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University of Pretoria can not accommodate all 30 religious affiliations due to lack of space

The entrance to the University of Pretoria. Picture: Jacques Naude/African News Agency (ANA)

The entrance to the University of Pretoria. Picture: Jacques Naude/African News Agency (ANA)

Published Jul 4, 2022

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Pretoria - The University of Pretoria (UP) does not have space to accommodate all 30 religious affiliations present in the institution as a result of the lack of available space on its campuses

The university gave an explanation regarding its space challenges following an uproar over the closure of the Muslim prayer room by academics and students at the university.

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The Muslim Students Association (MSA) at the university announced that it was saddened that the prayer facility known as Jamaat Khana located at the Prinshof campus would be taken away from the Muslim students.

The student group said through a Facebook post on its account that the decision by the university to close the prayer room came after countless negotiations between the student representatives and the university had fallen through.

"The university did not provide alternatives that were feasible and thus they are now evicting us from the Jamaat Khana. The MSA is currently reviewing all options in our capacity, with stakeholders from across the board, to not only appeal the decision but also look at various alternatives to provide the Muslim students with a permanent solution for salaah on the Prinshof campus," read the post.

The group subsequently called on all Muslim students and progressive student bodies to stand with them as they fought to protect the right to freedom of religion and hold the university to honour its goal to build institution cultures and practices that were inclusive and welcoming to a diverse student community.

For its part, the university said it was "deeply concerned and saddened by the unfounded, false and irresponsible statements made by certain members of the association and their supporters."

Rikus Delport, the university spokesperson said it was evident that a great deal of misinformation and a misrepresentation of the facts were intentionally being distributed in the media and on social media regarding the issue.

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Delport conceded that the space previously used as a Muslim prayer room had to be re-purposed as part of the upgrade of the library in the HW Snyman building at the campus.

He said, however, that the upgrade was funded by a clinical training grant from the government that would benefit all students at the university.

The project had, according to the university already commenced in February this year, and the student association was consulted even before the commencement of the project.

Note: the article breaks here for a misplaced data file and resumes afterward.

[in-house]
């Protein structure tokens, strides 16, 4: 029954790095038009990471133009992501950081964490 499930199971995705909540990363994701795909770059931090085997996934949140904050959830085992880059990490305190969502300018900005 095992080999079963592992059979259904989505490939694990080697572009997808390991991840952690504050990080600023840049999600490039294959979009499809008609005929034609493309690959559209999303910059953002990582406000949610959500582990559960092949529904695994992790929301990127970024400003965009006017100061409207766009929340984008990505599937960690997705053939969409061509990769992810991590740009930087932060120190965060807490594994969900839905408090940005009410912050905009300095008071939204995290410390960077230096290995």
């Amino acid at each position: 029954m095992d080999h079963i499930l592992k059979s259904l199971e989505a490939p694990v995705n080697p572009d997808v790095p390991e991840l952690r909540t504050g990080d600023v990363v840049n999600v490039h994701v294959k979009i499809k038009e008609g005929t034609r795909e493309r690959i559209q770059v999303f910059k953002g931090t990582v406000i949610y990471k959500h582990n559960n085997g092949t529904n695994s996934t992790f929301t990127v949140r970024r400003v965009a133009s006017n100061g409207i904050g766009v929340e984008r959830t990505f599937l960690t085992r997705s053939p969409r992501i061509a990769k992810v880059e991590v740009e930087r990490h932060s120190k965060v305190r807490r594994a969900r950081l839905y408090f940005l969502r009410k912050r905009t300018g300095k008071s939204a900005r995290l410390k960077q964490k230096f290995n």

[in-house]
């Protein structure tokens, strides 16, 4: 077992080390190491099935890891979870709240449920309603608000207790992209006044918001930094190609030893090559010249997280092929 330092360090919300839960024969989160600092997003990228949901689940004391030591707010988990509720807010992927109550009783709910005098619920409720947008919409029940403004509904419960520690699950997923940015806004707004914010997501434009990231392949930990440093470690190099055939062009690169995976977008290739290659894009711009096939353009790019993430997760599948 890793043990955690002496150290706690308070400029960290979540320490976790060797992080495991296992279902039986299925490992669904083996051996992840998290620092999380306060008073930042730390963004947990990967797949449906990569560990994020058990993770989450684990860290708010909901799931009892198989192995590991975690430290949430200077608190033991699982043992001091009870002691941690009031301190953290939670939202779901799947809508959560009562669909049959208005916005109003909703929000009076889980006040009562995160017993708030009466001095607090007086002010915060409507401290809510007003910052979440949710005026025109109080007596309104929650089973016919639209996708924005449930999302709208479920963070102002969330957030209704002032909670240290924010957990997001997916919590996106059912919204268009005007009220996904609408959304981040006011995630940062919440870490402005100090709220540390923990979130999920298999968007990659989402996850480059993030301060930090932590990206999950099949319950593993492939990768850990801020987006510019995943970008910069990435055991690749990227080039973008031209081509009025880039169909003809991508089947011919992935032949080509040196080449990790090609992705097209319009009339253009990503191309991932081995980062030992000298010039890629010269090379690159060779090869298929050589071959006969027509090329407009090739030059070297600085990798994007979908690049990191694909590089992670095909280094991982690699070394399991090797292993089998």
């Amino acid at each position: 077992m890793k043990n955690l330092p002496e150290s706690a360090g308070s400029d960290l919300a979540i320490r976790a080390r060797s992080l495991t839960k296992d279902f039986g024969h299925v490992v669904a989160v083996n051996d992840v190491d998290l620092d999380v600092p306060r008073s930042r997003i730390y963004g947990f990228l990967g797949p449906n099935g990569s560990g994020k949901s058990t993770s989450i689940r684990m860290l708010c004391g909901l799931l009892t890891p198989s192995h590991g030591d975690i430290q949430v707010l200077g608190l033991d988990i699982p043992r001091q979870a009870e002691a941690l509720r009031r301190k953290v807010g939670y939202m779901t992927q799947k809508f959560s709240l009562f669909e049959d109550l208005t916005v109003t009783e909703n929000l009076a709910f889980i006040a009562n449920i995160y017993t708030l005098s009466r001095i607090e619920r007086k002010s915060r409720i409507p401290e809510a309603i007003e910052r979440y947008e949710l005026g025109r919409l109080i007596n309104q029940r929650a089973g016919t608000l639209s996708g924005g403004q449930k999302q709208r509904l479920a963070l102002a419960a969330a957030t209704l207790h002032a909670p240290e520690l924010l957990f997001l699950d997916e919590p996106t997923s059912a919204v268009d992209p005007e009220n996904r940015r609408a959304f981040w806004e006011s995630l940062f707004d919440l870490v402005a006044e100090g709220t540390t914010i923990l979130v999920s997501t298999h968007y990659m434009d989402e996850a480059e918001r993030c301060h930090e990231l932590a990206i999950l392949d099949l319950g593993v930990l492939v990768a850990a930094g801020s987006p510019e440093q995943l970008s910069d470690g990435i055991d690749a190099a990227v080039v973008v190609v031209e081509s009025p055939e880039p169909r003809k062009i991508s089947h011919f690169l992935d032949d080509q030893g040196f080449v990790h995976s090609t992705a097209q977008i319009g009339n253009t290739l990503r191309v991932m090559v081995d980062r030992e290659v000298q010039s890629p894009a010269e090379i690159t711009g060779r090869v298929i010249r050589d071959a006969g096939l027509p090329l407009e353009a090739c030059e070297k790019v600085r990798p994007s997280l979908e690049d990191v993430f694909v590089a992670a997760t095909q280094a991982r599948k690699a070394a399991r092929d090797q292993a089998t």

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"Should this project not be completed in time, the university will forfeit the grant funding, and in addition to that it will have a serious negative impact on any possible allocation of future grants to the university."

"Although the MSA confirmed its understanding that the upgrade of the library in the HW Snyman building would be to the benefit of all students and that it should continue without delay, the organisation subsequently deliberately failed to vacate the prayer room," Delport added.

The spokesperson said the university had engaged the students in good faith regarding the matter on numerous occasions over a prolonged period of time, affording the group ample opportunity to vacate the room which they had failed to do despite various requests.

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In addition to the time afforded for the move, Delport said the possibility of allocating alternative space which complied with the Muslim student's demands was investigated, however, it was found there was none at the Prinshof campus.

"The university is a secular institution and is not in a position to allocate dedicated spaces to all approximately 30 religious affiliations, as generally speaking there is a huge demand for space on all its campuses. As a responsible higher education institution, its first priority remains to exercise its mandate to allocate and use available space for academic purposes that will benefit all students," he said.

Delport added that the university would, despite its constraints, allocate space at the Prinshof campus on an application basis for the Muslim students where such space was available, however, he stressed that this was an exception to the rule wherein the groups were the only religious organisation that was afforded a dedicated space on the Hatfield campus.

He said a dedicated prayer room facility was available at the Hatfield campus and transport would be made available for students between the two campuses.

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